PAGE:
Pizza. Pizza was the key. For all the smart and well thought-out words about Leicester City’s run to an unlikely EPL title, only one fact was undeniable: Italian manager Claudio Ranieri treated his players to pizza parties. If the team got a clean sheet, then Ranieri would take his players to Peter Pizzeria – and he obliged them to make their own pizza.
The EPL is a cruel, intense dog-eat-dog world, and a place where only player-eats-pizza tactics can work. The strong devour the weak, along with some pasta and plenty of Olive oil.
When Florentino Perez hired Zinedine Zidane as manager, the prevailing narrative was simple: he had messed up the hiring of Rafa Benitez in the summer, and Zizou would play the part of the Di Stefano “player-coach” who filled in coaching gaps. Instead, he’s showed a touch of Del Bosque: a manager with a gift for managing egos and clear tactical ideas plus a bit of game-planning.
Everybody wants to talk about TV viewership and make unflattering comparisons between MLS and any other league. As a fan of MLS, I know intimately well both the current challenges, the flaws of the league, and just how far the league has come in the last decade and how much more work is left to do. However, the people who paint Liga MX as some paradise and paradigm to follow are perhaps misguided.
Yes, a bit more flair and technical play in MLS would be fun. However, I honestly dislike split seasons and, in many ways, lots of general public interest and money prop up and gloss over the problems in Liga MX. And these are problems MLS should not ignore or try to replicate. Continue reading “MLS, Liga MX, and Theory vs. Practice” »
After a stunning youth World Cup about a decade ago, Jozy Altidore has failed to meet your lofty expectations. Some are delusional. Some are mad. Many are sad. I, however, am philosophical as always. How did Jozy get to this point: a striker who seems to get more injuries than goals?
Many years ago, I wrote this piece on Dirk Kuyt for this odd thing called a “soccer blog” and that many people named “the Run of Play.” The premise was simple: Dirk Kuyt, then at Liverpool, was really slow, but worked really hard, and scored ugly goals from time to time. This was back in 2009. Kuyt was a stark contrast to Liverpool’s other striker at the time, Fernando “El Nino” Torres, who ran like the wind and scored goals with the same ease as you and I blink.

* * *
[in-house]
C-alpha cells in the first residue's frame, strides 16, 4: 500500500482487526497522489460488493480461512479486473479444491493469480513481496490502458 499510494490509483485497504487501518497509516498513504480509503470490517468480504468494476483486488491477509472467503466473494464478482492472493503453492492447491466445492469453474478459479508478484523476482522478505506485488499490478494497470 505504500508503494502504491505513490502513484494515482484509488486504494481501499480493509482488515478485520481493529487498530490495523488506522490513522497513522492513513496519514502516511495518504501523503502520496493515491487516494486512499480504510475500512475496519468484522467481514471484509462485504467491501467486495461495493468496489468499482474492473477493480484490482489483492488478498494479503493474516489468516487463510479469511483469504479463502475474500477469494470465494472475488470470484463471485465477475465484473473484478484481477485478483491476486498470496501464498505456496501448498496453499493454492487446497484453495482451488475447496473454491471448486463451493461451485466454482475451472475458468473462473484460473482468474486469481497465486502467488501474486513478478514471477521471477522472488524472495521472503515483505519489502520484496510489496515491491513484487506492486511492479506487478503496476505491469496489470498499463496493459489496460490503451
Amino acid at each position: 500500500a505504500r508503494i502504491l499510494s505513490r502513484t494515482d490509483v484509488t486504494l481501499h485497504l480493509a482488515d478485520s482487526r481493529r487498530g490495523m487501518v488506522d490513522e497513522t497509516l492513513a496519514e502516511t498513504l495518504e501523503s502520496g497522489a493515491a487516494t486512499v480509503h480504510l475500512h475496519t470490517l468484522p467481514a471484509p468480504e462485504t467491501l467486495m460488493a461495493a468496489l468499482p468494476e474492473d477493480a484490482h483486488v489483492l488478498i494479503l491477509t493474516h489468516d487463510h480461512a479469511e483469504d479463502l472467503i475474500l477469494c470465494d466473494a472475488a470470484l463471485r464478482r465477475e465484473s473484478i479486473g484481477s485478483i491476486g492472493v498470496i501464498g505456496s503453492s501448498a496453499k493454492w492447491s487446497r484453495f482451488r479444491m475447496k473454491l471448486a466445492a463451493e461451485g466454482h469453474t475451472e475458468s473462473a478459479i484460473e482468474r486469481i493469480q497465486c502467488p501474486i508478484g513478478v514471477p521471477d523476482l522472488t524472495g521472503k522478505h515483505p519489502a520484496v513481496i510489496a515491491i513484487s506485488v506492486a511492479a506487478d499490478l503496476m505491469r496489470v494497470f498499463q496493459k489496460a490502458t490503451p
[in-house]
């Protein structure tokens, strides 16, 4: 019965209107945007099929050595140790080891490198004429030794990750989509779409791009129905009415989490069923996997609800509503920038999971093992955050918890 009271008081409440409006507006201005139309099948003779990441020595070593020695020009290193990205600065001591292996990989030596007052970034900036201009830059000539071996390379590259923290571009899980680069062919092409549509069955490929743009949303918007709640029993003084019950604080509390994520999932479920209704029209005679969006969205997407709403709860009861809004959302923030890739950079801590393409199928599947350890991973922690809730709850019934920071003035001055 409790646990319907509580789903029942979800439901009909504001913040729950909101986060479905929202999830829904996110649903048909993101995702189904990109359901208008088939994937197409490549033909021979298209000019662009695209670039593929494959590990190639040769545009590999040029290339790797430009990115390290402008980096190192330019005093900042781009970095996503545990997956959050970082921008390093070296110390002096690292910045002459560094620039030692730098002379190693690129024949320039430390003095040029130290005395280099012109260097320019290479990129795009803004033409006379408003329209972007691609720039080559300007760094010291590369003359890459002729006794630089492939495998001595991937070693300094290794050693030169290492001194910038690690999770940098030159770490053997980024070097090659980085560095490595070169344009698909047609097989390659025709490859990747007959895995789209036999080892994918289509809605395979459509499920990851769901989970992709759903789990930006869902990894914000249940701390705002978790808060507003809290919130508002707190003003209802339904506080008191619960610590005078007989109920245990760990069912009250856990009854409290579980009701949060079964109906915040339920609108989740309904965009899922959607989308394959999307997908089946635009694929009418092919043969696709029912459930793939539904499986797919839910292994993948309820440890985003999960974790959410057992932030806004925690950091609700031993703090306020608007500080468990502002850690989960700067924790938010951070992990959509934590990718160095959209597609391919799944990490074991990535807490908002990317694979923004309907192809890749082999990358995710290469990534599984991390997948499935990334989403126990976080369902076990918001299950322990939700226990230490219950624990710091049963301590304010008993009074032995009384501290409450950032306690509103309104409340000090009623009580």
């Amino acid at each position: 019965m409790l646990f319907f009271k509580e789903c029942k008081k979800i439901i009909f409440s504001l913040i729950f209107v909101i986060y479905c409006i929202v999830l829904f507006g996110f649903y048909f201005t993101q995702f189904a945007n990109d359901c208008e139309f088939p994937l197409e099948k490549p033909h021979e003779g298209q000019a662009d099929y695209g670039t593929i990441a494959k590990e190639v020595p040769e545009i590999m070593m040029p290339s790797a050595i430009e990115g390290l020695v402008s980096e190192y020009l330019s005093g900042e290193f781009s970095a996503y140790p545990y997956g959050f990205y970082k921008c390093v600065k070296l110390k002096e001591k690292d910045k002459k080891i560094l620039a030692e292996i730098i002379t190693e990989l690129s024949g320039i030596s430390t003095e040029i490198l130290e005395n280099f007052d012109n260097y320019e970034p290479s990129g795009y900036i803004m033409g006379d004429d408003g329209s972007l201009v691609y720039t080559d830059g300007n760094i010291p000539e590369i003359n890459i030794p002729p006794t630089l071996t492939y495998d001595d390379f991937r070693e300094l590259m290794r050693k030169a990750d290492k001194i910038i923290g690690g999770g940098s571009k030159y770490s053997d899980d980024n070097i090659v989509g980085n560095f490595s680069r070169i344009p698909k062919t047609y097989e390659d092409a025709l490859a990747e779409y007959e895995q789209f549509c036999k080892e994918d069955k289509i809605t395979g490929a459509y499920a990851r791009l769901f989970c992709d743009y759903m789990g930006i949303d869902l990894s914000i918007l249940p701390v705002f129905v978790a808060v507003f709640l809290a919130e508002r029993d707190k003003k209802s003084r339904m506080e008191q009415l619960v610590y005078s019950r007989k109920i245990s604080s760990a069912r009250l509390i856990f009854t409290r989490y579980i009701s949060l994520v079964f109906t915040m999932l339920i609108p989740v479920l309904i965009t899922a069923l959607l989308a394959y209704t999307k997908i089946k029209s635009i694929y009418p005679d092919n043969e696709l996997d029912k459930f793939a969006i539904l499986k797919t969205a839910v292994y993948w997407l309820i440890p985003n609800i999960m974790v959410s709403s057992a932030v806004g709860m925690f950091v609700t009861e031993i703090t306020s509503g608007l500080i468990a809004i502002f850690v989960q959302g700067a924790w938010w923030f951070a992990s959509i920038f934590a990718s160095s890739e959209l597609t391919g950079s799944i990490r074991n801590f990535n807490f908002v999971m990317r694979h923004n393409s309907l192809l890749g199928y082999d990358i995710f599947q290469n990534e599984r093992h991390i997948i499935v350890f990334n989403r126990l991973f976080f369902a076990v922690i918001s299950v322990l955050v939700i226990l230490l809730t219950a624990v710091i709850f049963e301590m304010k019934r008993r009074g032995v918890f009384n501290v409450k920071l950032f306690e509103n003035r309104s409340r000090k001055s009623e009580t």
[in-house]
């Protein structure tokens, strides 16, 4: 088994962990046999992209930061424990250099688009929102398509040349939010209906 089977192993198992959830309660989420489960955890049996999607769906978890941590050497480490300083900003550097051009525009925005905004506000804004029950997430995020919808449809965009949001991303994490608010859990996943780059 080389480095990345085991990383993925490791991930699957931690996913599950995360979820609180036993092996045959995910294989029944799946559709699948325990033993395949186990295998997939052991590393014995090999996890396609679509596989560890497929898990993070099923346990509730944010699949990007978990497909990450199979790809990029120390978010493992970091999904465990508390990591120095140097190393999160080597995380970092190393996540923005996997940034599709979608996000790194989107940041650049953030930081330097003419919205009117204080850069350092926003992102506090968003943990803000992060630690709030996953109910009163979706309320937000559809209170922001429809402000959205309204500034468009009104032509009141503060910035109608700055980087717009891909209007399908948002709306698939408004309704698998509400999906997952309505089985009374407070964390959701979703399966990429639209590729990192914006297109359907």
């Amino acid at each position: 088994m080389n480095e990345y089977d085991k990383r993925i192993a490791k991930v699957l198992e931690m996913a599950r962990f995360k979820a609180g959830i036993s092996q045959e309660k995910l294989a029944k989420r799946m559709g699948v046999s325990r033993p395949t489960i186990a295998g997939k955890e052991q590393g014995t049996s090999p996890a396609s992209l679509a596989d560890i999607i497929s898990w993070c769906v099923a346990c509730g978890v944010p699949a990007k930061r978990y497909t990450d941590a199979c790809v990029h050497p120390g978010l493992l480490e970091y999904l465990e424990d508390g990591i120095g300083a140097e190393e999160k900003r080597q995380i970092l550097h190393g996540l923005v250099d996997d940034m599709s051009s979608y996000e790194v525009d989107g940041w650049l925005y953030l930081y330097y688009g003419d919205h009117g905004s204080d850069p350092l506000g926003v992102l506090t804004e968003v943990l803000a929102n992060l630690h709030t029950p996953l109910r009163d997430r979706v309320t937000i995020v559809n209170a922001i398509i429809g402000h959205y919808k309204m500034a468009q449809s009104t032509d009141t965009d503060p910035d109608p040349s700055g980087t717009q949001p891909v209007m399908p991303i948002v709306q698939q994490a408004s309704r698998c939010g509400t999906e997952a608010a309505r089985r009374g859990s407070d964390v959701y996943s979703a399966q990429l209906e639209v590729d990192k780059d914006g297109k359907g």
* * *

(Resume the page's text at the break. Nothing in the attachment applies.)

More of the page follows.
Everybody is writing about the Champions League, but I still have my two cents to give. In particular, Pep Guardiola, my arch nemesis (as a Madrid fan), has come under criticism that is both unjust and kinda ridiculous. Of course, Pep does not get along with every single player ever, insists on a certain aesthetic to his teams, and has not won every single trophy ever.
About a month ago, I penned a reported feature for VICE Sports about the FIFA prosecutions. Basically, I questioned the use of US resources to go after white collar criminals from other countries who, based on the legal theory of the case, only “hurt” a nonprofit that is organized in Switzerland. I came to the conclusion that the US government was only going after FIFA for (1) Publicity and (2) Money. That’s right – if you read all the available guilty pleas, those Defendants are forking over millions to the US Treasury.
About a month ago, I published a reported feature at The Guardian about youth development in the US. A few weeks later, “Billy” Parchman published another excellent article on the topic for Howler Magazine. Basically, big picture, there are major issues with 1) Focus – technical development, and 2) Access – pay to play kinda shuts the door for many people.
In the US, parents want their kids to compete but also to win. This means that young kids start to learn tactics and play six-a-side much much too young. In the long-term, nobody but coaches (and parents!) with a hard-on gives a flying fuck about your U10 youth tournament in Beaumont. It’s nice and fun to win, but, if your goal is to produce a high caliber player, you need to first work on technical ability, technical ability, and technical ability.
I’ve written a few times about the infamous “p chant” that was all the rage at Mexico games. Sadly, Spanish soccer stadiums are not so different. Instead, they often appear a teeming cauldron of prejudice – this is a land where players of African lineage still have to deal with monkey chants and it is the year 2016. No, not 1916. 2016. I will never forget the dignity and grace and humor of Dani Alves when eating a banana tossed at him, or the time Samuel Eto’o made fun of the not-so-subtle prejudices of the Spanish language by saying he will correr como negro (run like a black person) – an offensive allusion to the days of slavery.
So that’s why the above video shocked me. A handful of fans at the Camp Nou shouted “Maricon” at Cristiano Ronaldo during a moment of silence for recently departed Johan Cruyff. Continue reading “Mes que un desgracia” »
Let’s not shit ourselves: the US loss to Guatemala was bad both in terms of the result but also how bad the US played. But let’s also not forget that: most US fans have detested Jurgen Klinsmann since 2012. Nothing’s changed, but bad results increase the volume of the echo chamber.